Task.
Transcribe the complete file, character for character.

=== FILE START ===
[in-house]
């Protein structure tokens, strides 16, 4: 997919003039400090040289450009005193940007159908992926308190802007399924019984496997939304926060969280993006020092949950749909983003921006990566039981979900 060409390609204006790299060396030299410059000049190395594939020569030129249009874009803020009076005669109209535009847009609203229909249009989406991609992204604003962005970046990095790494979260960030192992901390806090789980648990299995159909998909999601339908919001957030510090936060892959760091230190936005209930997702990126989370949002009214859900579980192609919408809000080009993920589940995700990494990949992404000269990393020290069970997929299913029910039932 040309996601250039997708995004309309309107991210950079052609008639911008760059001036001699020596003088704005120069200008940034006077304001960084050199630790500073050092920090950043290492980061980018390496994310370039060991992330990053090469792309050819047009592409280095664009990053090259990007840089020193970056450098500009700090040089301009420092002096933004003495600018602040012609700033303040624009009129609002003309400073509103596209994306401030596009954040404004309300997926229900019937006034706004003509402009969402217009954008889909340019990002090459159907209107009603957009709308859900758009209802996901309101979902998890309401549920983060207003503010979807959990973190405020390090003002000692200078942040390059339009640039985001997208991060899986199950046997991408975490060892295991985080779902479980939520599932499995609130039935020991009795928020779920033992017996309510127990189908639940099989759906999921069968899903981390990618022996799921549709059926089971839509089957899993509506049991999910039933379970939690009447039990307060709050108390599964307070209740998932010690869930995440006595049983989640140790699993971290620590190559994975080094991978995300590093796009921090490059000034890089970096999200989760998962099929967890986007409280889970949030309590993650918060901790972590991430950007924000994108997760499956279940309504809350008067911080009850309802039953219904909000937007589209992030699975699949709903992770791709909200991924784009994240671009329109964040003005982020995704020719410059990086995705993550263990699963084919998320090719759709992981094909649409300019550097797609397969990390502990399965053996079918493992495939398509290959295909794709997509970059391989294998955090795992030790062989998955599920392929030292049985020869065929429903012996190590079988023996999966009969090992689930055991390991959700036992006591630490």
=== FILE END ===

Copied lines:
[in-house]
């Protein structure tokens, strides 16, 4: 997919003039400090040289450009005193940007159908992926308190802007399924019984496997939304926060969280993006020092949950749909983003921006990566039981979900 060409390609204006790299060396030299410059000049190395594939020569030129249009874009803020009076005669109209535009847009609203229909249009989406991609992204604003962005970046990095790494979260960030192992901390806090789980648990299995159909998909999601339908919001957030510090936060892959760091230190936005209930997702990126989370949002009214859900579980192609919408809000080009993920589940995700990494990949992404000269990393020290069970997929299913029910039932 040309996601250039997708995004309309309107991210950079052609008639911008760059001036001699020596003088704005120069200008940034006077304001960084050199630790500073050092920090950043290492980061980018390496994310370039060991992330990053090469792309050819047009592409280095664009990053090259990007840089020193970056450098500009700090040089301009420092002096933004003495600018602040012609700033303040624009009129609002003309400073509103596209994306401030596009954040404004309300997926229900019937006034706004003509402009969402217009954008889909340019990002090459159907209107009603957009709308859900758009209802996901309101979902998890309401549920983060207003503010979807959990973190405020390090003002000692200078942040390059339009640039985001997208991060899986199950046997991408975490060892295991985080779902479980939520599932499995609130039935020991009795928020779920033992017996309510127990189908639940099989759906999921069968899903981390990618022996799921549709059926089971839509089957899993509506049991999910039933379970939690009447039990307060709050108390599964307070209740998932010690869930995440006595049983989640140790699993971290620590190559994975080094991978995300590093796009921090490059000034890089970096999200989760998962099929967890986007409280889970949030309590993650918060901790972590991430950007924000994108997760499956279940309504809350008067911080009850309802039953219904909000937007589209992030699975699949709903992770791709909200991924784009994240671009329109964040003005982020995704020719410059990086995705993550263990699963084919998320090719759709992981094909649409300019550097797609397969990390502990399965053996079918493992495939398509290959295909794709997509970059391989294998955090795992030790062989998955599920392929030292049985020869065929429903012996190590079988023996999966009969090992689930055991390991959700036992006591630490």